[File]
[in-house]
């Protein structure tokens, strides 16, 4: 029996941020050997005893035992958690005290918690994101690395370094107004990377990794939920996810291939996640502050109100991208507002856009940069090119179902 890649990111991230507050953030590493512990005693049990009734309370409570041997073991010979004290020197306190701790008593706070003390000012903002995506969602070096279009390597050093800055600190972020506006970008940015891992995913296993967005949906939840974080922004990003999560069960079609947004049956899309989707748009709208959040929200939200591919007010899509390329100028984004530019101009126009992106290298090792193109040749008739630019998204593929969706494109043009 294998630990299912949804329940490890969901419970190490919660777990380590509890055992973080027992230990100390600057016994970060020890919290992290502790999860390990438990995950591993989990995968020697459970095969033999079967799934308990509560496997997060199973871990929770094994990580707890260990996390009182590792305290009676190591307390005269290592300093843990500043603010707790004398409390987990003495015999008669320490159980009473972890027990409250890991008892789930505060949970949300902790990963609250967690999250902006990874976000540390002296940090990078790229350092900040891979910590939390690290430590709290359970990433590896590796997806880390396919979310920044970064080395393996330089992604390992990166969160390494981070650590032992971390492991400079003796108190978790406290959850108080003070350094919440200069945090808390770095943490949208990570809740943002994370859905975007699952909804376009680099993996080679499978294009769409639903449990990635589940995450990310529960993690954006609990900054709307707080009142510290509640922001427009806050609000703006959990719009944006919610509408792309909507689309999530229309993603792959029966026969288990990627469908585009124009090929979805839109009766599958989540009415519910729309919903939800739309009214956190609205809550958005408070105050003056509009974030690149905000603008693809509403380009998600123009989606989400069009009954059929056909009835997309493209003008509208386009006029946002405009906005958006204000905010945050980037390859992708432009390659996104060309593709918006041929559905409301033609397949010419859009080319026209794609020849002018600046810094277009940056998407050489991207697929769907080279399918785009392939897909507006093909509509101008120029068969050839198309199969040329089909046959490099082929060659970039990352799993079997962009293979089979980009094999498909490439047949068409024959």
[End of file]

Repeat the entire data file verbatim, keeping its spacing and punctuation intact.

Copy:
[in-house]
């Protein structure tokens, strides 16, 4: 029996941020050997005893035992958690005290918690994101690395370094107004990377990794939920996810291939996640502050109100991208507002856009940069090119179902 890649990111991230507050953030590493512990005693049990009734309370409570041997073991010979004290020197306190701790008593706070003390000012903002995506969602070096279009390597050093800055600190972020506006970008940015891992995913296993967005949906939840974080922004990003999560069960079609947004049956899309989707748009709208959040929200939200591919007010899509390329100028984004530019101009126009992106290298090792193109040749008739630019998204593929969706494109043009 294998630990299912949804329940490890969901419970190490919660777990380590509890055992973080027992230990100390600057016994970060020890919290992290502790999860390990438990995950591993989990995968020697459970095969033999079967799934308990509560496997997060199973871990929770094994990580707890260990996390009182590792305290009676190591307390005269290592300093843990500043603010707790004398409390987990003495015999008669320490159980009473972890027990409250890991008892789930505060949970949300902790990963609250967690999250902006990874976000540390002296940090990078790229350092900040891979910590939390690290430590709290359970990433590896590796997806880390396919979310920044970064080395393996330089992604390992990166969160390494981070650590032992971390492991400079003796108190978790406290959850108080003070350094919440200069945090808390770095943490949208990570809740943002994370859905975007699952909804376009680099993996080679499978294009769409639903449990990635589940995450990310529960993690954006609990900054709307707080009142510290509640922001427009806050609000703006959990719009944006919610509408792309909507689309999530229309993603792959029966026969288990990627469908585009124009090929979805839109009766599958989540009415519910729309919903939800739309009214956190609205809550958005408070105050003056509009974030690149905000603008693809509403380009998600123009989606989400069009009954059929056909009835997309493209003008509208386009006029946002405009906005958006204000905010945050980037390859992708432009390659996104060309593709918006041929559905409301033609397949010419859009080319026209794609020849002018600046810094277009940056998407050489991207697929769907080279399918785009392939897909507006093909509509101008120029068969050839198309199969040329089909046959490099082929060659970039990352799993079997962009293979089979980009094999498909490439047949068409024959």